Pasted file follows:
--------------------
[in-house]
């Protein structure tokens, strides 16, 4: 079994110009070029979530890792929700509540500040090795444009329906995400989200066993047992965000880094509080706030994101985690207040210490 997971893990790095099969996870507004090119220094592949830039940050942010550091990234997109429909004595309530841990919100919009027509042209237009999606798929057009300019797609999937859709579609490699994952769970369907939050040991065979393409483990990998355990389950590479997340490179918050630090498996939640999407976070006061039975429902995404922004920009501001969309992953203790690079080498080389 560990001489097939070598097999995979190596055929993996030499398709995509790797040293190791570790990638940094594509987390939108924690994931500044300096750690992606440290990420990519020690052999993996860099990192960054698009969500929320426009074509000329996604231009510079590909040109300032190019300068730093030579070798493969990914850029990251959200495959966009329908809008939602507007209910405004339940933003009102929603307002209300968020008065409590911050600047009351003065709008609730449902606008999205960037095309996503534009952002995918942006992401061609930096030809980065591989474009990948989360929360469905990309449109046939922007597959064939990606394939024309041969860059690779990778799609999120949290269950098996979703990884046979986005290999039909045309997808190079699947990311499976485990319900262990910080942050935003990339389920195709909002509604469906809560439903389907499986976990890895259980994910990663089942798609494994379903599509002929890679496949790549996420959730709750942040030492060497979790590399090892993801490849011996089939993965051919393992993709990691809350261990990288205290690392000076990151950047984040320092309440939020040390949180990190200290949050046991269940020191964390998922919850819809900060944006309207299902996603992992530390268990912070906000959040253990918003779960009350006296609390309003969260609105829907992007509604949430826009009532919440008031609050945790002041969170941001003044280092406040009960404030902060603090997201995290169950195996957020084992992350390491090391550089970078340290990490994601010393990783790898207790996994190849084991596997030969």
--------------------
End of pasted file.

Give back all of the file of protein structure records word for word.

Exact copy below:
[in-house]
């Protein structure tokens, strides 16, 4: 079994110009070029979530890792929700509540500040090795444009329906995400989200066993047992965000880094509080706030994101985690207040210490 997971893990790095099969996870507004090119220094592949830039940050942010550091990234997109429909004595309530841990919100919009027509042209237009999606798929057009300019797609999937859709579609490699994952769970369907939050040991065979393409483990990998355990389950590479997340490179918050630090498996939640999407976070006061039975429902995404922004920009501001969309992953203790690079080498080389 560990001489097939070598097999995979190596055929993996030499398709995509790797040293190791570790990638940094594509987390939108924690994931500044300096750690992606440290990420990519020690052999993996860099990192960054698009969500929320426009074509000329996604231009510079590909040109300032190019300068730093030579070798493969990914850029990251959200495959966009329908809008939602507007209910405004339940933003009102929603307002209300968020008065409590911050600047009351003065709008609730449902606008999205960037095309996503534009952002995918942006992401061609930096030809980065591989474009990948989360929360469905990309449109046939922007597959064939990606394939024309041969860059690779990778799609999120949290269950098996979703990884046979986005290999039909045309997808190079699947990311499976485990319900262990910080942050935003990339389920195709909002509604469906809560439903389907499986976990890895259980994910990663089942798609494994379903599509002929890679496949790549996420959730709750942040030492060497979790590399090892993801490849011996089939993965051919393992993709990691809350261990990288205290690392000076990151950047984040320092309440939020040390949180990190200290949050046991269940020191964390998922919850819809900060944006309207299902996603992992530390268990912070906000959040253990918003779960009350006296609390309003969260609105829907992007509604949430826009009532919440008031609050945790002041969170941001003044280092406040009960404030902060603090997201995290169950195996957020084992992350390491090391550089970078340290990490994601010393990783790898207790996994190849084991596997030969």